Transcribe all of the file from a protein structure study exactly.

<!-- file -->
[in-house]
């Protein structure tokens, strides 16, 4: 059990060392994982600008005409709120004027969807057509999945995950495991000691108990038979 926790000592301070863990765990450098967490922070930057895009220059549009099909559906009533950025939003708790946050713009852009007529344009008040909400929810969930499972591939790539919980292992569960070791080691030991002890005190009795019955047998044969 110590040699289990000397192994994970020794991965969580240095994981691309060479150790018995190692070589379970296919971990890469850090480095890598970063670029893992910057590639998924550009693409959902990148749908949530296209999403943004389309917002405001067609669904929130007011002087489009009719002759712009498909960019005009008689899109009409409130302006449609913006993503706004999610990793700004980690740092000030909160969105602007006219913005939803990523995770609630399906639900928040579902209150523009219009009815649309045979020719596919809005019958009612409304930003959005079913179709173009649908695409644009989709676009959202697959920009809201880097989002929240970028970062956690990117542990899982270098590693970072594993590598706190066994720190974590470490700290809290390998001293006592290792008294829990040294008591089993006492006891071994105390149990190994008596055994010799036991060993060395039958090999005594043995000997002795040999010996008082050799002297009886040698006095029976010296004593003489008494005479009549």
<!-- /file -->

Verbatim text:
[in-house]
């Protein structure tokens, strides 16, 4: 059990060392994982600008005409709120004027969807057509999945995950495991000691108990038979 926790000592301070863990765990450098967490922070930057895009220059549009099909559906009533950025939003708790946050713009852009007529344009008040909400929810969930499972591939790539919980292992569960070791080691030991002890005190009795019955047998044969 110590040699289990000397192994994970020794991965969580240095994981691309060479150790018995190692070589379970296919971990890469850090480095890598970063670029893992910057590639998924550009693409959902990148749908949530296209999403943004389309917002405001067609669904929130007011002087489009009719002759712009498909960019005009008689899109009409409130302006449609913006993503706004999610990793700004980690740092000030909160969105602007006219913005939803990523995770609630399906639900928040579902209150523009219009009815649309045979020719596919809005019958009612409304930003959005079913179709173009649908695409644009989709676009959202697959920009809201880097989002929240970028970062956690990117542990899982270098590693970072594993590598706190066994720190974590470490700290809290390998001293006592290792008294829990040294008591089993006492006891071994105390149990190994008596055994010799036991060993060395039958090999005594043995000997002795040999010996008082050799002297009886040698006095029976010296004593003489008494005479009549």